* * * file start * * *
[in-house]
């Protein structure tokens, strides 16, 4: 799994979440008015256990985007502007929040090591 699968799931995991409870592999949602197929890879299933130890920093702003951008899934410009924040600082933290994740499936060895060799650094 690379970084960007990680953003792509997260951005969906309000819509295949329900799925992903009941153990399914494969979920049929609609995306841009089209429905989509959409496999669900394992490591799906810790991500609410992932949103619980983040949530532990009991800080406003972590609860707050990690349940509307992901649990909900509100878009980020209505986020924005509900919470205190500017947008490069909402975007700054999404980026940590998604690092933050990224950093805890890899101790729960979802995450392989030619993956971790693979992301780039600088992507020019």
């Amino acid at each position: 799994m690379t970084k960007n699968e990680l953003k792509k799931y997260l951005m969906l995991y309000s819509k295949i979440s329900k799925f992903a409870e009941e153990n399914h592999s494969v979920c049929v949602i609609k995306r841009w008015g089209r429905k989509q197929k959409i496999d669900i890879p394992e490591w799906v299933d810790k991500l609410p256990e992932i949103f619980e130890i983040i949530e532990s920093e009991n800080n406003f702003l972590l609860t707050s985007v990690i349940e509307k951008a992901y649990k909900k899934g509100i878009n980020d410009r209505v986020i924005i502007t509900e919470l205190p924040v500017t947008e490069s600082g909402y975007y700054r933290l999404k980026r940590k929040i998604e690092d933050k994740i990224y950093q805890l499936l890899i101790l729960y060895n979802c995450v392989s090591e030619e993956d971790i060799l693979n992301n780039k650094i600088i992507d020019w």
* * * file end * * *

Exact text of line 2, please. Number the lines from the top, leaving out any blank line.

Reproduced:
């Protein structure tokens, strides 16, 4: 799994979440008015256990985007502007929040090591 699968799931995991409870592999949602197929890879299933130890920093702003951008899934410009924040600082933290994740499936060895060799650094 690379970084960007990680953003792509997260951005969906309000819509295949329900799925992903009941153990399914494969979920049929609609995306841009089209429905989509959409496999669900394992490591799906810790991500609410992932949103619980983040949530532990009991800080406003972590609860707050990690349940509307992901649990909900509100878009980020209505986020924005509900919470205190500017947008490069909402975007700054999404980026940590998604690092933050990224950093805890890899101790729960979802995450392989030619993956971790693979992301780039600088992507020019």